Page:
According to the Los Angeles Times, “nomophobia,” or the fear of being without your cell phone, is on the rise.
"Using the online polling service OnePull, SecurEnvoy found that 66% of the 1,000 people surveyed in the United Kingdom say they fear losing or being without their phone.
Just four years ago a similar survey found that only 53% of people suffered from nomophobia (no-mobile-phobia).
People 18-24 tend to be the most nomophobic (77%), followed by people aged 25-34 (68%). The third
According to the website allaboutcounseling.com, nomophobes can be treated by exposure therapy. First a person can start imagining what it would be like to be without a phone. And then maybe spend small amounts of time away from the phone."
First off, I’d like to state for the record that the term “nomophobia” is lame and I really hope it doesn’t catch on. Instead we should refer to it as a branch of agoraphobia, because that’s what it is. I’ll never forget a few years back, my old roommate had this girlfriend, and a group of friends were questioning me about how they met. They made at least a dozen guesses – Match.com, eHarmony, Facebook, MySpace, JDate, etc. – before eventually giving up. My response was, “they met the old-fashioned way.” Then I had to explain to them that the “old-fashioned way” meant at a bar and not in an AIM chat room. It’s pretty ironic that in our ever-growing search for interpersonal connectivity, a face-to-face conversation has become the 27th most utilized option. I don’t mean ironic in an Alanis Morrisette sort of way, like rain on your wedding day or finding 10,000 knives when all you need is a spork. I mean literally ironic. The point is, if we can go from “Do you come here often?” to poking people on Facebook in just a few years, I think it’s pretty safe to say that our kids’ generation is fucked. Or not fucked, if you want to be literal about it.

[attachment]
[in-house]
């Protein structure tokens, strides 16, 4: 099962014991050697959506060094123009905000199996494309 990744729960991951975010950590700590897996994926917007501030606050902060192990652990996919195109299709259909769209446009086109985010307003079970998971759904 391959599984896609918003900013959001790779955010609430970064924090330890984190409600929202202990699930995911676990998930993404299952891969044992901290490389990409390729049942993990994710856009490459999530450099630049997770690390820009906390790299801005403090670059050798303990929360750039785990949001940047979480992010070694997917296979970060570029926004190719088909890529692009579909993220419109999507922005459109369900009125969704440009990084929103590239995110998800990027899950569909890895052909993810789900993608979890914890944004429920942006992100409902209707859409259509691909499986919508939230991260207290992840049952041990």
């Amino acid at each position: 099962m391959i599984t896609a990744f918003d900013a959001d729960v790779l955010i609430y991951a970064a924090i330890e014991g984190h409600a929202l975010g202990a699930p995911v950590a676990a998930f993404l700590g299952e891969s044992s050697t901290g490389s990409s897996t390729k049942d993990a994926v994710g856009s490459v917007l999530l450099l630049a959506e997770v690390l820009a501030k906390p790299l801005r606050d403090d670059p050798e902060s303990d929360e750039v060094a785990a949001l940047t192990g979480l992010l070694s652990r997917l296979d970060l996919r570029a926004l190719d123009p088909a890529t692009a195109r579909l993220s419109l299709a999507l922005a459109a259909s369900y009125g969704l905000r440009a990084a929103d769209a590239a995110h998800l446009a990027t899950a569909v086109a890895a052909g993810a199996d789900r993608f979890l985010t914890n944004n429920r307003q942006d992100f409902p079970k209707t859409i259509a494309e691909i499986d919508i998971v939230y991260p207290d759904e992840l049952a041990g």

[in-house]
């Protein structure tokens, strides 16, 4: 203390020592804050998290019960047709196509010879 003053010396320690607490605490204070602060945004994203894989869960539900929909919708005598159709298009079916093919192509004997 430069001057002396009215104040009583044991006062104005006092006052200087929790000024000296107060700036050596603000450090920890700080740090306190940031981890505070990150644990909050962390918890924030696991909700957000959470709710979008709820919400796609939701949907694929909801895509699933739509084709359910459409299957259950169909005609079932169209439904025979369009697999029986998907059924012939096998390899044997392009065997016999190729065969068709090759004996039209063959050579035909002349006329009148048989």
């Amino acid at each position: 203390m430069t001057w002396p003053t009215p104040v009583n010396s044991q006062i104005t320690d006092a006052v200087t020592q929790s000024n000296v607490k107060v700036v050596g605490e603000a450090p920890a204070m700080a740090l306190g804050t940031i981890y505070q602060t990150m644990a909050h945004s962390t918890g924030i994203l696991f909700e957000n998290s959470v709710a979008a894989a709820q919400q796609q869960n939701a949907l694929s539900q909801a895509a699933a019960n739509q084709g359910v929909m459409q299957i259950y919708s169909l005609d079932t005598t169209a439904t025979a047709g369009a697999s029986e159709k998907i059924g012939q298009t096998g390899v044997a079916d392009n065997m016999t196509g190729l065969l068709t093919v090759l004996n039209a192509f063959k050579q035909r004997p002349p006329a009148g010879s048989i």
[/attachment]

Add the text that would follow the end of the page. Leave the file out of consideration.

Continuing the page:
Follow Tom on Twitter: @thefaketomz
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